I guess I should call this Music Tuesday, but to me, that doesn’t have the nice, pleasant ring to it. So because of that, I’m still calling it Music Monday.
Now that I cleared that up, I want to say why I’ve been listening to these three albums that I will soon list off. If you’re reading this and am unaware of who I am, I’m a senior in high school. A stressful time–college decisions, scholarship applications, and attempting to do the homework you already have. Oh yeah. Sports, too. While doing all this work, I don’t want to listen to obnoxious music because it’ll distract me. For this reason, the three albums that I listened to this past week are all ones that I think you can do homework to, or work in general.
Elton John – Yellow Brick Road
Elton John’s best album. By miles. I really wouldn’t understand somebody saying that this is inferior to any other piece of work from Elton, but it’s all an opinion I guess. Regardless, in MY opinion, this album is as complete as an album can get. From top to bottom, this album is amazing. I wouldn’t argue if somebody said it’s perfect. I love this album that much. Starting out with Funeral for a Friend/Love Lies Bleeding (my favorite Elton John song), and going to Candle in the Wind and Goodbye Yellow Brick Road, and ending with songs like Saturday Night’s Alright for Fighting, it’s fantastic. I would recommend this to anybody that enjoys music because it’s impossible to dislike it. And if you’re studying, there are some great soothing tracks on the album.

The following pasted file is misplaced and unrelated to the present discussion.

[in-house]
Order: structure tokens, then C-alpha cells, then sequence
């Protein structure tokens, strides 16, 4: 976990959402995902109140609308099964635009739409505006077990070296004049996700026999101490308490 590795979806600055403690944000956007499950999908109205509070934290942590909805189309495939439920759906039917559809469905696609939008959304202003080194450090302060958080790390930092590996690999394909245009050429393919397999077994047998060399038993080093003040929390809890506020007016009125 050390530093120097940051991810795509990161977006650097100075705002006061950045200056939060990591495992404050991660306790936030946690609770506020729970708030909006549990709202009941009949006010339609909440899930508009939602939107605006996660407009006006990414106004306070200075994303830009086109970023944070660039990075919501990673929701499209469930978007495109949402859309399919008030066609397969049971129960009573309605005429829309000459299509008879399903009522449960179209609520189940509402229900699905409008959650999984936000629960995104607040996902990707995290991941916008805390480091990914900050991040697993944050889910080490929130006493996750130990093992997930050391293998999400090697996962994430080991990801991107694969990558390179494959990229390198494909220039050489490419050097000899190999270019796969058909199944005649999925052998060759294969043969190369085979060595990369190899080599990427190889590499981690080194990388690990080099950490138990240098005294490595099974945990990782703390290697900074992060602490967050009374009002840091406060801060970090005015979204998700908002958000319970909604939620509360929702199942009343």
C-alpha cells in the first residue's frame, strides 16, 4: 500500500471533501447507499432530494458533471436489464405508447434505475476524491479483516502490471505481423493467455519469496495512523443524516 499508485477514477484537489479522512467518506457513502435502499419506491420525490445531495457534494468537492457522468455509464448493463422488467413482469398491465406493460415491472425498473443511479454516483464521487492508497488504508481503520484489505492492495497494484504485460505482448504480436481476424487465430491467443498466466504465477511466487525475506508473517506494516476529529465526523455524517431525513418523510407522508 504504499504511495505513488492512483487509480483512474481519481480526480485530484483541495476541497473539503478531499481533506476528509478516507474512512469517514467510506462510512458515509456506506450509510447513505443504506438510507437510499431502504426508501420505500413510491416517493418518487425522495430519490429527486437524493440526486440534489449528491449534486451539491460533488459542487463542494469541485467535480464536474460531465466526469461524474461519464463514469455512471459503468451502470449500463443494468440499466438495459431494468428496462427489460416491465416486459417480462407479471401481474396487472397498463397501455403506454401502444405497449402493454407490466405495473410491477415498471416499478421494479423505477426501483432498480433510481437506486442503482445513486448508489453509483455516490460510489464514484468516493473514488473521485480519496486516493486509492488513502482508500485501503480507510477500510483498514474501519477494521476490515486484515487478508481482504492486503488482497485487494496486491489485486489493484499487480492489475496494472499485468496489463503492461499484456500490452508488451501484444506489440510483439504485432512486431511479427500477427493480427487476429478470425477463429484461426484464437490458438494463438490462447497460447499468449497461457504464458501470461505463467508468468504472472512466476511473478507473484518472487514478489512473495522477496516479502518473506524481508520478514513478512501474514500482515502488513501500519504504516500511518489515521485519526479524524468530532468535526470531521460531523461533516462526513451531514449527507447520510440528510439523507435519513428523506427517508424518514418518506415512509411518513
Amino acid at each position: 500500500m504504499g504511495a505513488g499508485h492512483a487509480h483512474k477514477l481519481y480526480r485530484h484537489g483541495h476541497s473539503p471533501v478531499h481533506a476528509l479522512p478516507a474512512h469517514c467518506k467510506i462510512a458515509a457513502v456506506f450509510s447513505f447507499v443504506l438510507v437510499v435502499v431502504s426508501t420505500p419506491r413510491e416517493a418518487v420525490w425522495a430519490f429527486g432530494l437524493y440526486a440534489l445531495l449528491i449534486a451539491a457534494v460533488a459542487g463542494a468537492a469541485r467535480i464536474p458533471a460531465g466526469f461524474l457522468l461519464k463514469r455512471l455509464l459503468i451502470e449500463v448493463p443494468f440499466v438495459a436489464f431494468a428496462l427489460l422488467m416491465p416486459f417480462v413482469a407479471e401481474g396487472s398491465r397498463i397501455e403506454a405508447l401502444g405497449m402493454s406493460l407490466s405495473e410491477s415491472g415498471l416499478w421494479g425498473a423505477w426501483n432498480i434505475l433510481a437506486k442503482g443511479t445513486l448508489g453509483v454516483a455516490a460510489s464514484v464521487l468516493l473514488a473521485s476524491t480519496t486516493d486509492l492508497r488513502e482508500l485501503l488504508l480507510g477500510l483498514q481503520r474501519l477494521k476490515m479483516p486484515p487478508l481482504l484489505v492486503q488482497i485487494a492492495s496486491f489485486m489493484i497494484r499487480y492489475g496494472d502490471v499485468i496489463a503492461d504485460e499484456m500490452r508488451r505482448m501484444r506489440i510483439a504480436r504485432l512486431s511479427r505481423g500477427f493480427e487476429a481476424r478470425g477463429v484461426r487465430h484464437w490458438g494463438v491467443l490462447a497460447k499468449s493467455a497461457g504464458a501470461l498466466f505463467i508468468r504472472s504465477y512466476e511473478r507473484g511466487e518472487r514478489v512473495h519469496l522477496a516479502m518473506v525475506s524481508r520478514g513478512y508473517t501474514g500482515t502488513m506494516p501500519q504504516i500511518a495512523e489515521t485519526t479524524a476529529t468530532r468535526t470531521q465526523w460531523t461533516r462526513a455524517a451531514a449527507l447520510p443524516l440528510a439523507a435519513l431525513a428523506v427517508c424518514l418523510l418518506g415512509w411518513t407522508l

Sampha – Process
I was skeptical when I listened to this album at first. I didn’t know who Sampha was, even though he sang a pretty good chorus on the track titled Saint Pablo from Kanye West’s The Life of Pablo. I’m definitely not discussing Kanye on a list about relaxing music to do work to, so getting back to Sampha, this album is great. I was really surprised when I heard Process, but pleasantly surprised. I’d say that my favorite tracks off of the album are (No One Knows Me) Like the Piano, Blood on Me, and Reverse Faults. That being said, that shouldn’t take away from every other tracks–they’re all good, quality songs. Being very smooth with a slow tempo for most of the album, it makes it easy to do work to. That’s why I would recommend it.
Roy Woods – Waking at Dawn
Roy Woods always seems to impress me, whether it’s singing over simple yet melodic beats, or rapping over a more uptempo beat. His rapping is the stereotypical rapping, though. It’s kind of like when Migos or Lil Uzi Vert attempts to sing/rap over more of a slow beat, except with Roy Woods, he can actually sing so his rap is still in a higher pitch. Odd to hear in a form of text, but listen for yourself and you’ll see what I’m saying in a very poor way is actually true.
These beats don’t contain much substance if I’m honest. Their aren’t any changes in tempo or any bridges to string a song along, but I think that’s what makes it easy to listen to. I often find myself repeating You Love It, Down Girl, Switch, and She Knows About Me. Four great songs that I would highly recommend putting on a homework playlist if you have one.